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West Virginia’s tourism industry is more than whitewater rafting and snow skiing. For a growing number of people, the Mountain State is a good place to come and ride ATVs on the Hatfield-McCoy Trail.

The Hatfield-McCoy Trail System currently offers more than 700 miles of trails in seven West Virginia counties, with plans to add several hundred more miles of trails in two more counties.

The Hatfield-McCoy Trail System was created by the West Virginia Legislature to generate economic development through tourism in nine southern West Virginia counties. All of the trail systems are open 365 days a year to ATVs, dirt bikes, and utility vehicles.

Many of the trail systems also offer community-connecting trails that allow visitors to access “ATV-friendly towns” to experience the charm of southern West Virginia. Current trail systems include:

  • The Bearwallow Trail System located near the town of Logan.
  • The Buffalo Mountain Trail System located between Williamson, Delbarton, and Matewan.
  • The Cabwaylingo Trail in the Cabwaylingo State Forest, whose name is a combination of the four closest counties surrounding the forest — Cabell, Wayne, Lincoln, and Mingo.
  • The Devil Anse Trail System links up to two other Hatfield McCoy Trail Systems — Rockhouse and Buffalo Mountain — totaling over 300 miles. The trailhead is located in the town of Matewan.
  • The Indian Ridge Trail System is located near Ashland, W.Va., comprising approximately 63 miles of trails.
  • The Ivy Branch Trail System is located just 20 minutes from West Virginia’s capitol city of Charleston.
  • The Pinnacle Creek Trail System, located near the town of Pineville, consists of approximately 79.6 total miles of trail.
  • The Pocahontas Trail System begins in the historic town of Bramwell.
  • The Rockhouse Trail System, located between the towns of Man and Gilbert. Rockhouse is popular with riders who are looking for an extreme experience.
  • The Warrior Trail System is located in the City of War, which is West Virginia’s most southern city. This trail system also accesses the ATV-friendly City of Gary.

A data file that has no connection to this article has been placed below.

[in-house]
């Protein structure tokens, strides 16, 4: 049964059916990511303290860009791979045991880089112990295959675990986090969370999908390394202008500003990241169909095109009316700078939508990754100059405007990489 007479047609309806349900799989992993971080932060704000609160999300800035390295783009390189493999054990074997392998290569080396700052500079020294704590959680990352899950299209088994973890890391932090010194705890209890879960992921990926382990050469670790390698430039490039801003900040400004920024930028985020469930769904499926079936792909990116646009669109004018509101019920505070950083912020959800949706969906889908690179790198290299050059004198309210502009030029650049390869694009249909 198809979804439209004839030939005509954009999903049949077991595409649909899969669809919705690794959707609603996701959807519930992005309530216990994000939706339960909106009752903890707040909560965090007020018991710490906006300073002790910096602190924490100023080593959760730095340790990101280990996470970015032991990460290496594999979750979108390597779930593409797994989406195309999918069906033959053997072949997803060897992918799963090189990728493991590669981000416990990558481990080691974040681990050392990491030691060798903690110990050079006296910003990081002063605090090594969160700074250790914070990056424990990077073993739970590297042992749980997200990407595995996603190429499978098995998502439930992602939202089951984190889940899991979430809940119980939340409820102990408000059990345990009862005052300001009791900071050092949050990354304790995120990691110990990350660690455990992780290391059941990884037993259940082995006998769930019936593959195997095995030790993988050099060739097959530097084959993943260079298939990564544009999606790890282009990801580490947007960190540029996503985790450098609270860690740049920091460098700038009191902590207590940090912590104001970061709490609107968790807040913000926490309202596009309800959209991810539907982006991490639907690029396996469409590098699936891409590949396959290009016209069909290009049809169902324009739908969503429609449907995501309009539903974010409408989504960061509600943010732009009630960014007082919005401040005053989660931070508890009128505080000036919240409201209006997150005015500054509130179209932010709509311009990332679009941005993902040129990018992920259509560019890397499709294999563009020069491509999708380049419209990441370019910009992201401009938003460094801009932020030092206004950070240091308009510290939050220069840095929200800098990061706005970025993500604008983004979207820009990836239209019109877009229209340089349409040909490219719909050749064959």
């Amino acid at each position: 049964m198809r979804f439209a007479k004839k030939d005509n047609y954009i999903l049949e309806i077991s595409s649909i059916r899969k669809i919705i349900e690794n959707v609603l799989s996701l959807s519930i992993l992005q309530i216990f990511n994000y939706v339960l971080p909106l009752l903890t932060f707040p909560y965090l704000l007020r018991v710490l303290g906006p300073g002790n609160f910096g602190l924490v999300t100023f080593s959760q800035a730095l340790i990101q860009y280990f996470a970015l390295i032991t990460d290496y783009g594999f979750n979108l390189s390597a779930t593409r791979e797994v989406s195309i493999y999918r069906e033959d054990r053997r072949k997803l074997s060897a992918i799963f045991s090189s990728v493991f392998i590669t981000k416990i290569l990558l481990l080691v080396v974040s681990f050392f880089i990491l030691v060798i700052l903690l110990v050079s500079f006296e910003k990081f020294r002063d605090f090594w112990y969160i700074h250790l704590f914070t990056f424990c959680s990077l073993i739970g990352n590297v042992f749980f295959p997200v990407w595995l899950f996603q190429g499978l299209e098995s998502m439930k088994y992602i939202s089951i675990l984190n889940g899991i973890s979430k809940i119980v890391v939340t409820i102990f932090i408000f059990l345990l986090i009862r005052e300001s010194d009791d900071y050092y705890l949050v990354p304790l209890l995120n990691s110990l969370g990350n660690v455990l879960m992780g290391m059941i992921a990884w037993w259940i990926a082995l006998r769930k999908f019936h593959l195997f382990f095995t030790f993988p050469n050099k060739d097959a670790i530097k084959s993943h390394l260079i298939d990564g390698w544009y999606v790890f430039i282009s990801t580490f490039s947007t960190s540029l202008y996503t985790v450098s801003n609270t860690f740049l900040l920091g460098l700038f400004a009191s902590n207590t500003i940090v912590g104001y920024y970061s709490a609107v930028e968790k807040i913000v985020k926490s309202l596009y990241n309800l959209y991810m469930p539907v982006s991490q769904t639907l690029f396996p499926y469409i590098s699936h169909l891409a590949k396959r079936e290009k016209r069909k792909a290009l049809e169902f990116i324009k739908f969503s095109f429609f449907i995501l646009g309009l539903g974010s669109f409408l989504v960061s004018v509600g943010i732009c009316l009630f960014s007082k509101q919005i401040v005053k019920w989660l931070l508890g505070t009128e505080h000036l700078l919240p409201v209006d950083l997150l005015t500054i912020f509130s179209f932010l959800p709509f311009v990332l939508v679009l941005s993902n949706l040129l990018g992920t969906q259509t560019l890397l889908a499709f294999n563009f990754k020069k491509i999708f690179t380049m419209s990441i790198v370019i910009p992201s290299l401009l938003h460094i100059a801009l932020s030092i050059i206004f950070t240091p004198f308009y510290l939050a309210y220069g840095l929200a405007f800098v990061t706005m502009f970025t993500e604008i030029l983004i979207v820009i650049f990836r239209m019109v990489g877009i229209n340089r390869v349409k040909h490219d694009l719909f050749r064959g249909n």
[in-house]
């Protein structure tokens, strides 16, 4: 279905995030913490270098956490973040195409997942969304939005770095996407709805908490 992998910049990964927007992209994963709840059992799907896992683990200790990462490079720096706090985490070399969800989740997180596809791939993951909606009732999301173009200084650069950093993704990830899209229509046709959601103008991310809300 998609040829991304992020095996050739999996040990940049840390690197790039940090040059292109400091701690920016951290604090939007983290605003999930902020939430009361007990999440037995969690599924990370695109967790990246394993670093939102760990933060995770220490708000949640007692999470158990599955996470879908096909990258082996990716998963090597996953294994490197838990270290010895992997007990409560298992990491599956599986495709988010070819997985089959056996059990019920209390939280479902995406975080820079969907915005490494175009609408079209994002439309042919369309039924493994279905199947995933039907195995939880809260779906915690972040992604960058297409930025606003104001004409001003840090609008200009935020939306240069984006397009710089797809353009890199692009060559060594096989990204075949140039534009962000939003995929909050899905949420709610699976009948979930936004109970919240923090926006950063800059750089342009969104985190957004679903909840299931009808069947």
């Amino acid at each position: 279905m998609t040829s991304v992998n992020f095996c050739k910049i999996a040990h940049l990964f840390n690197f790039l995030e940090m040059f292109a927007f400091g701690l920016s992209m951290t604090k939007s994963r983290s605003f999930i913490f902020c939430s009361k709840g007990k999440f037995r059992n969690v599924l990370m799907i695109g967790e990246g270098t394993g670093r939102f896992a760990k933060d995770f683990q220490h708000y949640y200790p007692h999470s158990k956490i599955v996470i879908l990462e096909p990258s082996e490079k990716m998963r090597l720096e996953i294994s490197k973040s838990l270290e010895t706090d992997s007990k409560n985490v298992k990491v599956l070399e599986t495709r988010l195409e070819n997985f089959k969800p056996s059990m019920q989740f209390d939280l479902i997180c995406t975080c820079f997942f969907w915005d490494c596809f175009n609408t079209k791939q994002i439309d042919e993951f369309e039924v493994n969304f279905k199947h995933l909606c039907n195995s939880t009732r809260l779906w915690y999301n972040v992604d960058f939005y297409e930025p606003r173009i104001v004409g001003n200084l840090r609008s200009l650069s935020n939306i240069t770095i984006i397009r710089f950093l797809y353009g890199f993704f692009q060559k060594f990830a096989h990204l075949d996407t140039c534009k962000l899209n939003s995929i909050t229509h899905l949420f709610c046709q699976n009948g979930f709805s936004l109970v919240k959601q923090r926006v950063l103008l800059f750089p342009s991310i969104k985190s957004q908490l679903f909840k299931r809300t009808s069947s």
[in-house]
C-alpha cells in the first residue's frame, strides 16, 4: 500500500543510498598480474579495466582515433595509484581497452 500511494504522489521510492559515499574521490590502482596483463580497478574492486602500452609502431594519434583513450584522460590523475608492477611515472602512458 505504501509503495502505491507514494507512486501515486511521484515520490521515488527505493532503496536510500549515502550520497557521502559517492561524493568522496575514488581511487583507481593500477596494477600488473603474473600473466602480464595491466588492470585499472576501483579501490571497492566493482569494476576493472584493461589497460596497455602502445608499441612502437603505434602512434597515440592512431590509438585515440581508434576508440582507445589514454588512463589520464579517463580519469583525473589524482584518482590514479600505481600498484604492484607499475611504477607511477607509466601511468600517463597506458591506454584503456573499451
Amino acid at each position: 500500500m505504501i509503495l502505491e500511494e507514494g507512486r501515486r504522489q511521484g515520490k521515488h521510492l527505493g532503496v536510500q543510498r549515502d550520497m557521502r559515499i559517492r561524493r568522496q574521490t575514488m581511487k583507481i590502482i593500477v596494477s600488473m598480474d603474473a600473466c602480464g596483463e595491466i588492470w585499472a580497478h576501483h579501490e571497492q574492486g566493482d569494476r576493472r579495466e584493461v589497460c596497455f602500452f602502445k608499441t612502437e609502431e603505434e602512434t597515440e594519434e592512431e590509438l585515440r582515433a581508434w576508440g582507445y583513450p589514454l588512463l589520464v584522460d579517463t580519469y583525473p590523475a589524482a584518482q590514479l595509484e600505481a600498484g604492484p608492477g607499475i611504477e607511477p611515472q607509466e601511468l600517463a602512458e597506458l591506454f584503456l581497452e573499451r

User permits are required for all riders and passengers who use any of the Hatfield-McCoy Trail System. Cost is $26.50 for West Virginia residents, and $50 for non-residents. Permits may be purchased online, at the visitor center on U.S. 119, 19 miles south of Charleston, at a staffed trailhead, or at select retailers.

For additional details, rules and regulations, or to purchase a permit, visit the Hatfield-McCoy Trail System on the Web at or call 800-592-2217.

More to explore

The Mountain State hasn’t cornered the market on ATV adventure. Nearby counties of Kentucky and Ohio also offer plenty of trails to explore, plus some races and special events.

Rush Off-Road

Rush Off-Road is a 7,000-acre tract of land with more than 100 miles of trails, headquartered at 100 Four Mile Road in Rush, Kentucky, just outside of Boyd County.

Trails consist of novice, intermediate, and advanced levels. There are smooth, wide trails for the beginners and challenging hill climbs for the more advanced riders. There are three ponds on the property that offer fishing, with one that is easily accessible from the trail head.

Permit Prices are $99 a season, or $45 per week or $30 per day. Permits are sold per vehicle and each permit is good for up to two vehicles. Only one vehicle per permit is allowed in the park at a time. Permits can be purchased online at

Primitive camping is allowed at the trailhead, with purchase of permit. Camping is also available nearby at KOA, 80 KOA Lane, Argillite, Ky., 606-929-5504. There are several hotel and motel accommodations throughout eastern Kentucky.

For more information or to plan your trip, visit

Wayne National Forest

The Wayne National Forest, in the hills of southeastern Ohio, is a patchwork ownership that covers over a quarter-million acres of Appalachian foothills. The Forest is divided into three units managed out of two Ranger District offices located in Nelsonville and nearby Ironton, with a field office in Marietta.

The Forest features more than 300 miles of trails for hiking, all-terrain vehicle riding, mountain biking, or horseback riding in season. The trails are open from April 15 through Dec. 15.

Camping is permitted at trail heads. All riders must wear both helmet and protective eyewear. Alcohol is prohibited within 100 feet of the centerline of the designated off-highway trails.

The closest trails to the Tri-State Area are the Hanging Rock Trail System, which includes 26 miles of trail, and the Pine Creek Trail System, with 20 miles of trail, both in Lawrence County, Ohio. There is also the Monday Creek Trail System, comprising 75 miles, in Athens and Perry counties.

Each of these trail systems is open to ATVs, OHMs, mountain bikes, and hikers. Trails are marked with orange diamonds. If not marked, the trail is closed. All riders must stay on designated trails.

Individuals using ATVs (all terrain vehicles) and OHMs (off-highway motorcycles) are required to have a Wayne National Forest permit and stay. Permits are sold to a specific individual and may be used for any number of machines. Proof of a valid driver’s license is required.

There are three types of permits:

  • Seasonal, $35: Permit is good for the trail season, April 15-Dec. 15.
  • Three-day, $20: Permit is good for any three-day ride. Dates are punched on the permit.

Trail permits are available from any Wayne National Forest office, from a variety of local vendors, or online. A list of vendors, plus a ton more information about the Wayne trails, is posted at

The Ironton Ranger District office, in Lawrence County, Ohio, is located at 6518 Ohio 93, Pedro, Ohio. It is open from 8 a.m. until 4:30 p.m. Mondays through Fridays. The phone number is 740-534-6500.

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